Heritage benefits in nature based tourism development for Tasmania's Far South
The State Government has welcomed changes to the Stage Design Cockle Creek East nature-based tourism development in Tasmania's Far South, which will see an ongoing commitment to the natural and cultural heritage of the area.
Tourism, Arts and the Environment Minister, Paula Wriedt, said her Department has worked with the developer to reduce the impact of the development on the Southwest National Park and to also further protect the rich cultural heritage layers at Cockle Creek through the signing of two heritage agreements.
Ms Wriedt said the decision by the company to pursue approval for construction of the main lodge building and carpark development on private land adjoining the National Park is a positive outcome.
"This change highlights the benefits of working through these issues to achieve the best outcome for parks, heritage and tourism within Tasmania and it is a good model for future partnerships between the Government and private enterprise," she said.
Ms Wriedt said the formal heritage agreements will ensure ongoing protection and maintenance for heritage sites in the Cockle Creek area.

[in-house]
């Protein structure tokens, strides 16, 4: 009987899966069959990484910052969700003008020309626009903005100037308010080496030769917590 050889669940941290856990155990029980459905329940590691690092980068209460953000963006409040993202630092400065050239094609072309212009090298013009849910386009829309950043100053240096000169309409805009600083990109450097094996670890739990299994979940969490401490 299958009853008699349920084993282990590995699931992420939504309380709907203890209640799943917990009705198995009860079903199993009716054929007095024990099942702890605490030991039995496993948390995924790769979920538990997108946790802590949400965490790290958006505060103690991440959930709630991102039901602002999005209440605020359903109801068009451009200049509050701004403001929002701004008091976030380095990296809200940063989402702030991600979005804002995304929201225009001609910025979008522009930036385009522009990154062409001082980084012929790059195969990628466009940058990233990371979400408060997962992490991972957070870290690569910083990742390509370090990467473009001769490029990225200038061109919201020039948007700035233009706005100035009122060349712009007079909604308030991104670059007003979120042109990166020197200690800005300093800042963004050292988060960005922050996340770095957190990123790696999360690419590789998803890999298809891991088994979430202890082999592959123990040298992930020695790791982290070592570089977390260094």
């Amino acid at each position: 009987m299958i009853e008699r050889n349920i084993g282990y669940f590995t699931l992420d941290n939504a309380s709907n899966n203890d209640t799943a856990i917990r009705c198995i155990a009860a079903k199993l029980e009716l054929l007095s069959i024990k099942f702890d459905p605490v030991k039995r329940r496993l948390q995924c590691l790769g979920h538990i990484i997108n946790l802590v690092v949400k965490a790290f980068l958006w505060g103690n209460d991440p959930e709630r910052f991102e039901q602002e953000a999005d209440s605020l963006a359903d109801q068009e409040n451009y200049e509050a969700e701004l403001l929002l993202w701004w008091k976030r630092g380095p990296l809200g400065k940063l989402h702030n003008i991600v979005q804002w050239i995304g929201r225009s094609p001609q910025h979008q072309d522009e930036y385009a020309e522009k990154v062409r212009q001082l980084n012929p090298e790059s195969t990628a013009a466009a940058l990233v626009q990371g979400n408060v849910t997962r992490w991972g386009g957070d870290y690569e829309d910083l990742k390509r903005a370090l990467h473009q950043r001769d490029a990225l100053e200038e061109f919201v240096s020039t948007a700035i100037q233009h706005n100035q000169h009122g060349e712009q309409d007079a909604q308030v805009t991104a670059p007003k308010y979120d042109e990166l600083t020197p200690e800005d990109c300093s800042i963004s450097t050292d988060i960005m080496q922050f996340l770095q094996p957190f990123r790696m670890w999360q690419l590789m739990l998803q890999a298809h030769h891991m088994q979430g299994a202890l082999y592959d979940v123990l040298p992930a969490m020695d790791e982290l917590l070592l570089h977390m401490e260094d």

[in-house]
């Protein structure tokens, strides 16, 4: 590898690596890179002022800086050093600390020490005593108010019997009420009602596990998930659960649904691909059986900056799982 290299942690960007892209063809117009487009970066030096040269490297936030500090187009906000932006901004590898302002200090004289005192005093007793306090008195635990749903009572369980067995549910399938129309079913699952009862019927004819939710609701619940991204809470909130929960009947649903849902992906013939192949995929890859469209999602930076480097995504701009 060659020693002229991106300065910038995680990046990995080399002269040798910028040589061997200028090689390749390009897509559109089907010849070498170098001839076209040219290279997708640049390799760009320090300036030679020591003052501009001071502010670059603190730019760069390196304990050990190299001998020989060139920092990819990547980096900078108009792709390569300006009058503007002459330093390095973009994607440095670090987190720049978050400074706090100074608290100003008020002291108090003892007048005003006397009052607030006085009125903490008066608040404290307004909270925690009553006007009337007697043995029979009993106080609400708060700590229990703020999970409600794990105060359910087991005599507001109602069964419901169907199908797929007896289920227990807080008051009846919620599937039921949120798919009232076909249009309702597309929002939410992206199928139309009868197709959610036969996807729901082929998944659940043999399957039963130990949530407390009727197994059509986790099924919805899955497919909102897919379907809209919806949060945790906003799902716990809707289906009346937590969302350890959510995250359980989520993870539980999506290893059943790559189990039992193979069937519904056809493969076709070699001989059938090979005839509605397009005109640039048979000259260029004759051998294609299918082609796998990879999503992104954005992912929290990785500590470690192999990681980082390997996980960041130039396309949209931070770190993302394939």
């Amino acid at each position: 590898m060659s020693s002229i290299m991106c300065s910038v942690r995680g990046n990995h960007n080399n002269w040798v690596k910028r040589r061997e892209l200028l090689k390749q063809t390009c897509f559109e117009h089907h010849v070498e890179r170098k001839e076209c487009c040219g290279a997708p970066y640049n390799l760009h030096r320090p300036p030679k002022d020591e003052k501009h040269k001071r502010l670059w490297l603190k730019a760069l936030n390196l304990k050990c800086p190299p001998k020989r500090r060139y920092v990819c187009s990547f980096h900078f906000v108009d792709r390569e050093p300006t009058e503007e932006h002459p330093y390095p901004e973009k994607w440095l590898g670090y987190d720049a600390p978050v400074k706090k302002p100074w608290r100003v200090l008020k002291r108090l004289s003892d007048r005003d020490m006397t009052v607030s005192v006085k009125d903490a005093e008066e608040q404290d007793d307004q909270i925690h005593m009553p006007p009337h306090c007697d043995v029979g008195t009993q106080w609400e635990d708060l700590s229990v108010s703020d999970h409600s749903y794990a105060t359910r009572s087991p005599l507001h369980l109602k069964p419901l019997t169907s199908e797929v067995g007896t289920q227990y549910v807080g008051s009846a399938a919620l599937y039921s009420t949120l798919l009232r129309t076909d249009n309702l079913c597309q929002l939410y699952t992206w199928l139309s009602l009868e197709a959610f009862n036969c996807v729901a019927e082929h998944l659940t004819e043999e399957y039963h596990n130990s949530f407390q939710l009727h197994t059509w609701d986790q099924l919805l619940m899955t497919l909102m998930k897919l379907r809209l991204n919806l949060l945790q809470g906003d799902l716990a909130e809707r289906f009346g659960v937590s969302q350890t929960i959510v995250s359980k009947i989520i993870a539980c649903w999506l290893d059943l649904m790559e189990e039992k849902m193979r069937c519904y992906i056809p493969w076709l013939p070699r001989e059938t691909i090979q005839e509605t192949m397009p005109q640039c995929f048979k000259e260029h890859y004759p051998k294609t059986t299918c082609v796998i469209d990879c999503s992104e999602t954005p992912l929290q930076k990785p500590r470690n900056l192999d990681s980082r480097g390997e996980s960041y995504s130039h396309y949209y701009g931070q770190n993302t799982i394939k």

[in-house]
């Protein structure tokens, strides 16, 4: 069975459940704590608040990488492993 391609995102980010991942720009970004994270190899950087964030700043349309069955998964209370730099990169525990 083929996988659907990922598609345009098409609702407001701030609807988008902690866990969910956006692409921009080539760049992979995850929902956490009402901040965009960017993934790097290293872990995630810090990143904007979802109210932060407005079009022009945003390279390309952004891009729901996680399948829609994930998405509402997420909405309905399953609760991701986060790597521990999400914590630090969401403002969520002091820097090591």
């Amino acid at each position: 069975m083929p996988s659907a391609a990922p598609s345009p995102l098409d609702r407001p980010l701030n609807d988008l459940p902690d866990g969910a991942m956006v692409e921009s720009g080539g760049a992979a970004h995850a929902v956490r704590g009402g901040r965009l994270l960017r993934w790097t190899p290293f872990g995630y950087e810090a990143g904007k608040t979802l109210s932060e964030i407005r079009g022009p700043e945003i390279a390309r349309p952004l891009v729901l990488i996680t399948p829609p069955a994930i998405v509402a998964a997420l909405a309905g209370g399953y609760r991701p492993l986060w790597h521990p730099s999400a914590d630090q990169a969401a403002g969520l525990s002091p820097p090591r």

"In June this year the Tasmanian Heritage Council listed a three-kilometre long coastal area at Cockle Creek to protect the rich layers of cultural heritage associated with the 1793 d'Entrecasteaux visit and the subsequent whaling and timber-getting industries," said Ms Wriedt.
"I have since accepted the Heritage Council's advice that the Government enter into heritage agreements with the developer along with the owners of other private land within the listed area.
"Together the heritage listing and agreements give the maximum possible protection and management measures for the long-term benefit of this important but isolated region."
The heritage area begins close to Whale Point and extends east along the coastline to Fisher's Point.
The boundary extends from the high tide mark, 70 metres inland along the foreshore. The listed area includes part of the Southwest National Park.
The listed area protects all identified significant historic heritage sites in the Cockle Creek area. The agreements provide the detailed requirements as to how development must acknowledge, protect and maintain the area's historic heritage.
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